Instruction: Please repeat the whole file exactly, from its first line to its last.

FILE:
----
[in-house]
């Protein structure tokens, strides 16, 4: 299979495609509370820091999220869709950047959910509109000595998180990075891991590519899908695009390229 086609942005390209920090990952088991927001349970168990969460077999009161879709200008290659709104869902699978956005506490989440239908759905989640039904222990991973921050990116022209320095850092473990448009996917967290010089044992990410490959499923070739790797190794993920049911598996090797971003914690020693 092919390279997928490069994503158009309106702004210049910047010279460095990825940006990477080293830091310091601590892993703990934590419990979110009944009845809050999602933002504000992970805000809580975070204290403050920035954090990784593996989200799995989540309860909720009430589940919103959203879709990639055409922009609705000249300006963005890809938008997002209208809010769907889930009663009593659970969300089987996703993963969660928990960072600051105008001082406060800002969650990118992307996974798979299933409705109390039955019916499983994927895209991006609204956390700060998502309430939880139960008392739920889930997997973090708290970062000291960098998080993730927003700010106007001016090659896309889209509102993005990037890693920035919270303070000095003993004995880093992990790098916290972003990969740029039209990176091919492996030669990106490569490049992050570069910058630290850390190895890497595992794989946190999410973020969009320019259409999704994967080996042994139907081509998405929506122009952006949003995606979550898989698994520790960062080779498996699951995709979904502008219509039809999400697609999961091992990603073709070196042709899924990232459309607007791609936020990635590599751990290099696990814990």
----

[in-house]
């Protein structure tokens, strides 16, 4: 299979495609509370820091999220869709950047959910509109000595998180990075891991590519899908695009390229 086609942005390209920090990952088991927001349970168990969460077999009161879709200008290659709104869902699978956005506490989440239908759905989640039904222990991973921050990116022209320095850092473990448009996917967290010089044992990410490959499923070739790797190794993920049911598996090797971003914690020693 092919390279997928490069994503158009309106702004210049910047010279460095990825940006990477080293830091310091601590892993703990934590419990979110009944009845809050999602933002504000992970805000809580975070204290403050920035954090990784593996989200799995989540309860909720009430589940919103959203879709990639055409922009609705000249300006963005890809938008997002209208809010769907889930009663009593659970969300089987996703993963969660928990960072600051105008001082406060800002969650990118992307996974798979299933409705109390039955019916499983994927895209991006609204956390700060998502309430939880139960008392739920889930997997973090708290970062000291960098998080993730927003700010106007001016090659896309889209509102993005990037890693920035919270303070000095003993004995880093992990790098916290972003990969740029039209990176091919492996030669990106490569490049992050570069910058630290850390190895890497595992794989946190999410973020969009320019259409999704994967080996042994139907081509998405929506122009952006949003995606979550898989698994520790960062080779498996699951995709979904502008219509039809999400697609999961091992990603073709070196042709899924990232459309607007791609936020990635590599751990290099696990814990």